Environmental victories are so rare that apparently even environmentalists don’t quite know how to kick back and rejoice. At a rally in Trenton, New Jersey on Monday, discussion veered between joyous celebration of Friday’s announcement by the Delaware River Basin Commission (DRBC) to indefinitely postpone a vote that would have paved the way for 20,000 natural gas wells in the region and serious preparation to one day block their construction through nonviolent direct action.
These activists can be excused, however, for mixing business with pleasure because even more rare than an environmental victory is one that’s complete and total. Much like the recent announcement by the Obama administration to delay a decision on the KeystoneXL pipeline that would transport tar sands oil from Canada to Texas, the DRBC vote delay was hardly an indictment of extreme carbon-based extraction that poisons water and the atmosphere. If anything, it’s a temporary roadblock to something government seems all too happy to allow.
Pennsylvania Governor Tom Corbett and New Jersey Governor Chris Christie have already promised to vote “yes” for drilling in the Delaware River Basin–a region that provides drinking water to 15 million people. Corbett is no surprise because drilling–or fracking as it’s more commonly called–is already a common practice in Pennsylvania. New Jersey, on the other hand, does not have any natural gas deposits. But it does have Christie, who earned nearly $30,000 last year from selling his shares in a company whose clients include gas drilling operators.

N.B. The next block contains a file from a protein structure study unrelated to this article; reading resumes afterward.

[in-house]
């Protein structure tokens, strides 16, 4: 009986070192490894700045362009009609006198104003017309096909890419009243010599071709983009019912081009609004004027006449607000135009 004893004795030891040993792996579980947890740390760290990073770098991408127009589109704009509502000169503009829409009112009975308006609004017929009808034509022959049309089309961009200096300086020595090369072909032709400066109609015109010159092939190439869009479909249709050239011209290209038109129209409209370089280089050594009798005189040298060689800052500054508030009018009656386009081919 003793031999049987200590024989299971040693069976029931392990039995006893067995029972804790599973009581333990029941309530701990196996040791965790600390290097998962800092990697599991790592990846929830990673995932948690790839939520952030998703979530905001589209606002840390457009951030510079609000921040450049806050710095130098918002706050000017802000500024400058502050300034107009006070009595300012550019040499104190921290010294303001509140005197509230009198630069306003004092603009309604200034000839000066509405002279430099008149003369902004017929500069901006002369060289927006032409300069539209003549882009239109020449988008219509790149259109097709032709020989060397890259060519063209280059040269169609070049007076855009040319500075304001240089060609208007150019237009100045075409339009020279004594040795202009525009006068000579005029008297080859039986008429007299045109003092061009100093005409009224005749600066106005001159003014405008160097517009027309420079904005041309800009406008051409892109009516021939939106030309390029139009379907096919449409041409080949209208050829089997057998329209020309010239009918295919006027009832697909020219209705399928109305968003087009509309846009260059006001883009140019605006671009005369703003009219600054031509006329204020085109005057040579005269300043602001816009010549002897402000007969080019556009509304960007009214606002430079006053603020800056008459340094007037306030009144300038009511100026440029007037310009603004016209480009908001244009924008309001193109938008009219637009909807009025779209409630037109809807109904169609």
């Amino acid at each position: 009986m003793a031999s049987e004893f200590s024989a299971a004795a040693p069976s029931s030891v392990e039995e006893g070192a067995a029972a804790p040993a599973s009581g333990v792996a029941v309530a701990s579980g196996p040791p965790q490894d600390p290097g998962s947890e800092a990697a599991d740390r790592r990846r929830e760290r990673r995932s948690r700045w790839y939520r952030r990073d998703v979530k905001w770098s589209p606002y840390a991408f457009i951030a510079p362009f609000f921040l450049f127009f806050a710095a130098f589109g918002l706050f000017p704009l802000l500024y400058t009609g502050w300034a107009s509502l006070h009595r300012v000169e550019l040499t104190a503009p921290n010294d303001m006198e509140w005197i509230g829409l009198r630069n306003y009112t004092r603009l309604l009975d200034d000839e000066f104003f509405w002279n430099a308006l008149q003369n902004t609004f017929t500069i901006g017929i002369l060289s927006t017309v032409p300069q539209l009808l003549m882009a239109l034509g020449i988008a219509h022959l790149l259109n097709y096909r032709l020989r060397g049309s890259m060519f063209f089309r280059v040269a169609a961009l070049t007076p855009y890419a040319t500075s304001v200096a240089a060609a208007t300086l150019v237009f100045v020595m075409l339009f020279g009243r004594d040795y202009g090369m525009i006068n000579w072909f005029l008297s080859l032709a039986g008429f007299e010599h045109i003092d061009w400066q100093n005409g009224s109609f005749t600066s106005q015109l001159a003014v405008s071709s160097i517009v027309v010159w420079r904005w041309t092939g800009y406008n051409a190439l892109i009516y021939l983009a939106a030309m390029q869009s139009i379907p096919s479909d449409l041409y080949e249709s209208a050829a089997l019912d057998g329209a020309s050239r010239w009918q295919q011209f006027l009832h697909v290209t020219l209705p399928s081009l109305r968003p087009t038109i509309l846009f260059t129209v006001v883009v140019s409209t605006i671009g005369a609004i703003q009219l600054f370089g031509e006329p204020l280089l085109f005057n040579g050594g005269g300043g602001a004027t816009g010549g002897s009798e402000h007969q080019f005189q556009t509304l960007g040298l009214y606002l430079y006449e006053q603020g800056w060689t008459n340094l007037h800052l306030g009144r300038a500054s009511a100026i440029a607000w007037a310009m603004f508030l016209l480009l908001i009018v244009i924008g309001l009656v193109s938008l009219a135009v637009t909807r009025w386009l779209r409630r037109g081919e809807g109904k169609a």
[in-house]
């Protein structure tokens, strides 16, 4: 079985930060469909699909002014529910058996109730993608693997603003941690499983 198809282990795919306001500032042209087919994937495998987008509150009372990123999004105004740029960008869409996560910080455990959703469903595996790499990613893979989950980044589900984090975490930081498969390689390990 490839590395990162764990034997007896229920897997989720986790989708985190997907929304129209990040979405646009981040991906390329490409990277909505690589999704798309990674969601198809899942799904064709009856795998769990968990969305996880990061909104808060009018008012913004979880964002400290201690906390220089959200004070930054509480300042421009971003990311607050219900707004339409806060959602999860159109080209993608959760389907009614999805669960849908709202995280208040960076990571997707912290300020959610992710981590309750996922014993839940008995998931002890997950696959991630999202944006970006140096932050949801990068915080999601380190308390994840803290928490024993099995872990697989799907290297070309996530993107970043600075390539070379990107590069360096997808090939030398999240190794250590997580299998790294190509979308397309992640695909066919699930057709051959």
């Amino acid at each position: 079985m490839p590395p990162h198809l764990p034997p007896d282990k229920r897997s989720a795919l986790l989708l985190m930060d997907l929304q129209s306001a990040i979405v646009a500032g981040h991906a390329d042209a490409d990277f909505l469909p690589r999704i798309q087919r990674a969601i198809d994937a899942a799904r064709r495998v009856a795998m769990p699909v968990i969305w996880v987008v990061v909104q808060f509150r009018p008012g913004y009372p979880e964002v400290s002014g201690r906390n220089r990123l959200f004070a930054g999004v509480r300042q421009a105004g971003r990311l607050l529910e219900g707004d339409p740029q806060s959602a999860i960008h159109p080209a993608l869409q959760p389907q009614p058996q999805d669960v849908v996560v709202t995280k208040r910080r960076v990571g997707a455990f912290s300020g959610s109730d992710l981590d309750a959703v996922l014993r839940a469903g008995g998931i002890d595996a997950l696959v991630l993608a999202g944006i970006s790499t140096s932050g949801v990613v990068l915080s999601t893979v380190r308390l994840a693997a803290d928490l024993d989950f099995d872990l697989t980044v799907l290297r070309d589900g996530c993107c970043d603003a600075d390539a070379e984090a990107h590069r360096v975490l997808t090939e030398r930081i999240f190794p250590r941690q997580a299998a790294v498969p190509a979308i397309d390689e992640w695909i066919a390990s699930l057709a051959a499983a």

The holdouts as of now are New York Governor Andrew Cuomo and Delaware Governor Jack Markell–neither of whom are sure bets to stay that way. Both would apparently switch their vote if the right regulatory processes were put in place. Nevertheless, Markell’s decision to vote “no” came as a surprise, since it is believed that the Obama administration–DRBC’s fifth and final voting member–was pushing the Delaware governor to vote “yes” so that it wouldn’t have to and thereby tarnish its environmental image.